Thermoregulation requires the normal function of heat -
production processes. Heat is produced in the body by metabolism which is the chemical reaction in all body cells. Activities requiring additional
chemical reactions increase the metabolic rate.
As metabolism increases additional heat is produced. When
metabolism decreases, less heat is produced. Heat production occurs during
rest, voluntary movements and involuntary shivering (shivering is an
involuntary body response to temperature
differences in the body). Shivering can increase heat production 4 to 5 times
greater than normal.
is produced to equalize body temperature.
Heat production and heat loss occur simultaneously. The
skin' s structure and exposure to the environment result in constant, normal
heat loss through reduction, conduction, convection and evaporation.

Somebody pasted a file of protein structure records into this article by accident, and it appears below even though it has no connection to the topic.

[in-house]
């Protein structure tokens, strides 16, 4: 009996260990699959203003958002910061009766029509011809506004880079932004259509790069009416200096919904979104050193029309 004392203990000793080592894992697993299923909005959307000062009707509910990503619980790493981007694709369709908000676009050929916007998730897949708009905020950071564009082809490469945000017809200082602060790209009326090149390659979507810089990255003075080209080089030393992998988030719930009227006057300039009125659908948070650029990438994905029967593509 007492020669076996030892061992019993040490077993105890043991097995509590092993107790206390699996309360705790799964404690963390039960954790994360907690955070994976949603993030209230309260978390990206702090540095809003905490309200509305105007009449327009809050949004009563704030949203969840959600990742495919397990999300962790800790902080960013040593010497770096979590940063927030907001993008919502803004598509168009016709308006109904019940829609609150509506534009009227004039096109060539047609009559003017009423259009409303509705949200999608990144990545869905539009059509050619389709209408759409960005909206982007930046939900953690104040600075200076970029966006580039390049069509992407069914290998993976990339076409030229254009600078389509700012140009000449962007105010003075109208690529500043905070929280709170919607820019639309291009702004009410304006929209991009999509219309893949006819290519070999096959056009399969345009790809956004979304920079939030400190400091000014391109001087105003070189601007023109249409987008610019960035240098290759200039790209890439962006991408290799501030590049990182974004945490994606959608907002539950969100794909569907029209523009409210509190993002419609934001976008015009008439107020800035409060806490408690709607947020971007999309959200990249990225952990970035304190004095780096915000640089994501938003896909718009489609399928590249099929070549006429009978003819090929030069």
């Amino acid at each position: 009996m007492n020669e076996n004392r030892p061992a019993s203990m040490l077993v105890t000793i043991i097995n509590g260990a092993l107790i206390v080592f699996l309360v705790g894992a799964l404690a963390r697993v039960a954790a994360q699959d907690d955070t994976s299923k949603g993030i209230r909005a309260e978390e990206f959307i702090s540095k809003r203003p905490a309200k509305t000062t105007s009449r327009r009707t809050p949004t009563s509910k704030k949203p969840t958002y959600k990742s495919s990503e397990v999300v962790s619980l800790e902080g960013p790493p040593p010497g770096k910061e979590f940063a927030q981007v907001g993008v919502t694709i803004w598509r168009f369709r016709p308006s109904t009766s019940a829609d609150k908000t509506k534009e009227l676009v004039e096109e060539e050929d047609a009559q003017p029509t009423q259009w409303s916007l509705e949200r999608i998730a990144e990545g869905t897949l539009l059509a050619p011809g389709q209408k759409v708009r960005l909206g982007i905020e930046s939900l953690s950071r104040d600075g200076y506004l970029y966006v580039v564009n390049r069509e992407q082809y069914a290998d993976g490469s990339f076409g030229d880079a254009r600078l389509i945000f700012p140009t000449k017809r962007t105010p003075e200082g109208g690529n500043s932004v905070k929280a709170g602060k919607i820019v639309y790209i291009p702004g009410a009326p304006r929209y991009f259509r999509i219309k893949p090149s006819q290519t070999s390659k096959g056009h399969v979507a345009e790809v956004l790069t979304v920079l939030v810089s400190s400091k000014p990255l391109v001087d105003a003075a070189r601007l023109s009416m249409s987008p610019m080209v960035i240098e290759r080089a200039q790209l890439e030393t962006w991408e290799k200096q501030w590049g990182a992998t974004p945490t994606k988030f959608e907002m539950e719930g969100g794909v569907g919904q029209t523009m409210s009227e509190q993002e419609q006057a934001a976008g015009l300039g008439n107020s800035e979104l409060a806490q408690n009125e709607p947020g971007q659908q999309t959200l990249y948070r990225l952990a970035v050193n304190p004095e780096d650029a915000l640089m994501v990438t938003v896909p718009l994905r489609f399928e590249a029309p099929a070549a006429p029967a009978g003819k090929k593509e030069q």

Radiation is the transfer of heat from the surface of another without actual contact between
the two. Peripheral vasodilatation increases blood flow to the skin to increase
Peripheral vasoconstriction minimizes blood flow to the skin
and inhibits heat loss.
is the transfer of heat from one
object to another with direct
is the transfer of heat away by air movement. Heat is first conducted to
air molecules directly in contact with the skin. Air current carry away the
is the transfer of heat energy when
a liquid is changed to a gas. The
body continuously losses heat by evaporation. About 600 - 900 ml of water
evaporates from skin and lungs daily, resulting in water and heat loss.
By regulating sweating, the body promotes additional
evaporation and heat loss. When body temperature rises, the anterior
hypothalamus signals the sweat glands to release sweat to evaporate from the
resulting in heat loss.